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Lesson Index: [ Introduction | Lesson Objective | Overview | Foundations of Doctrine | Air Corps Tactical School | WWII—Europe | WWII—Japan | WWII—Nuclear Weapons | Cold War Doctrine | Massive Retaliation | Cold War Technology | Flexible Response | The SIOP | Korea | Korean Command Structure | Korean War Aftermath | Prelude to Vietnam | Objectives in Vietnam | Vietnam War 1965–1973 | Rolling Thunder—Objectives | Rolling Thunder—Restrictions | Rolling Thunder—Outcome | Command Arrangements | Route Package System | Khe Sanh | Airpower at Khe Sanh | LINEBACKER II | Post-Vietnam Assessment | AirLand Battle | Impact of AirLand Battle | Operation EAGLE CLAW | Operation URGENT FURY | Goldwater-Nichols Act 1986 | Summary | Quiz ]

Title: Route Package System

Voice: The Route Package System is an example of this diffused responsibility. This system was a control arrangement devised by Air Force and Navy commanders because they could not reach a satisfactory agreement on the unified employment of airpower. The agreement divided airpower into separate geographic areas for command and control. Ultimately, the Air Force and the Navy ran their own, separate air operations within their respective route packages. This command arrangement created air employment problems, similar to those encountered in the Korean War. While the Air Force and Navy attempted a compromise command and control structure, the Route Package System was not the most effective command relationship for directing both forces toward a common objective and robbed airpower of its inherent flexibility and ability to create synergistic effects.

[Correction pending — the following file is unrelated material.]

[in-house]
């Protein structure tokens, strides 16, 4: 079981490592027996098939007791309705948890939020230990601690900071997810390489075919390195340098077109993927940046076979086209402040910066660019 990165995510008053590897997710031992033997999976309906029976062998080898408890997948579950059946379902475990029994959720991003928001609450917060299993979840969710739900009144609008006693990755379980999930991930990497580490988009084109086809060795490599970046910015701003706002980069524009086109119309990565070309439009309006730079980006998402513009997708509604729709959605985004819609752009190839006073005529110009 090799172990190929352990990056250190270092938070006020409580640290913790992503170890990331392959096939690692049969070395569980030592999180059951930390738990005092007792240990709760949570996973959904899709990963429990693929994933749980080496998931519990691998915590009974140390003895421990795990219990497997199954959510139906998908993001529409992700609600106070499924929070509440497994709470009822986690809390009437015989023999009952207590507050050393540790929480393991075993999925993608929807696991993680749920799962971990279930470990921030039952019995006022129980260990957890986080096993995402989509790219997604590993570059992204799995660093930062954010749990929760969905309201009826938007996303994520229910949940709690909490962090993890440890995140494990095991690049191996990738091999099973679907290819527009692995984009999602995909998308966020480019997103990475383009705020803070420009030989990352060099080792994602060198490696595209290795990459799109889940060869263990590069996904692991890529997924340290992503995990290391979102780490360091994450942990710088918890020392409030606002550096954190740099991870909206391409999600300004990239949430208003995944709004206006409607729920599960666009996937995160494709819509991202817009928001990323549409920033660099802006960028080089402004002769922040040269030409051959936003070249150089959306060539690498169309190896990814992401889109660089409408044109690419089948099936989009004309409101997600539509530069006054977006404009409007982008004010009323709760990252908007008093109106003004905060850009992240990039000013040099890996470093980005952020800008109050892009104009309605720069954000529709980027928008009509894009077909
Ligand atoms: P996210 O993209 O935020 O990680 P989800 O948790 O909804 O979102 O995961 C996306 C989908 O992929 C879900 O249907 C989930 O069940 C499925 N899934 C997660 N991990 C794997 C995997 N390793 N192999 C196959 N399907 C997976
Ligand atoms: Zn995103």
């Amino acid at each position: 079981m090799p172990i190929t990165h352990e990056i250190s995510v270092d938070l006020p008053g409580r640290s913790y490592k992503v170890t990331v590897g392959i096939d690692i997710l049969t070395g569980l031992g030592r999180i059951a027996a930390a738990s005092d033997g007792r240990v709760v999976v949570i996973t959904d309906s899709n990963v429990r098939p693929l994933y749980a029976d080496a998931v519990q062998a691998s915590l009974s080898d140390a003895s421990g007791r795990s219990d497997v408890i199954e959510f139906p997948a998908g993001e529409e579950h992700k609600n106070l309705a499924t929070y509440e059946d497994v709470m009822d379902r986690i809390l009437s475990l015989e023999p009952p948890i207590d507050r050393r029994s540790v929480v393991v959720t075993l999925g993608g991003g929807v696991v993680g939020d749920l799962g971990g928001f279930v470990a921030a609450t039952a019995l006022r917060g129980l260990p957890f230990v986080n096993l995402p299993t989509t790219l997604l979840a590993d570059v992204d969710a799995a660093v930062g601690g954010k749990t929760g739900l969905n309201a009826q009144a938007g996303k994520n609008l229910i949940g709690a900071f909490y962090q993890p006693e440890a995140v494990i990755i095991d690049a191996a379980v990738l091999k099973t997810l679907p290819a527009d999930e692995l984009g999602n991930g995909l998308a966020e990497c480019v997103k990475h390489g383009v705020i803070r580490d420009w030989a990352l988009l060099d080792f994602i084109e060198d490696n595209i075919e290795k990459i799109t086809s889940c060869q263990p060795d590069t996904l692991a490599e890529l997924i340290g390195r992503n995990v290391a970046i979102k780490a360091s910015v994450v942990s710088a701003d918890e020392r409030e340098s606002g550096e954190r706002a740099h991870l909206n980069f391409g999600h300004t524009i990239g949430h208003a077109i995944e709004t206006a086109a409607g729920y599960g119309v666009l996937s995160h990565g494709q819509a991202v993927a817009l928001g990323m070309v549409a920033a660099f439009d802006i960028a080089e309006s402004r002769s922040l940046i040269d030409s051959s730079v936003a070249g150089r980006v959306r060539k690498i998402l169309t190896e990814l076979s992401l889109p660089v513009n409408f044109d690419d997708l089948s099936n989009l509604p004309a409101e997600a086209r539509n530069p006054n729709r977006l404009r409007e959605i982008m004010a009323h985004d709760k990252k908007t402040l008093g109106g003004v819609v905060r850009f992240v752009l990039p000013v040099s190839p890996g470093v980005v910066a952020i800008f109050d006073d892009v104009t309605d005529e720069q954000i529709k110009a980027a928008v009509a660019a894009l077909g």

Action: Screen begins with a map of Vietnam on the right side of screen. The country is divided into sections based on where the armed services had their separate commands. The following text is shown on the left side of the screen to describe which zones were run by which service:

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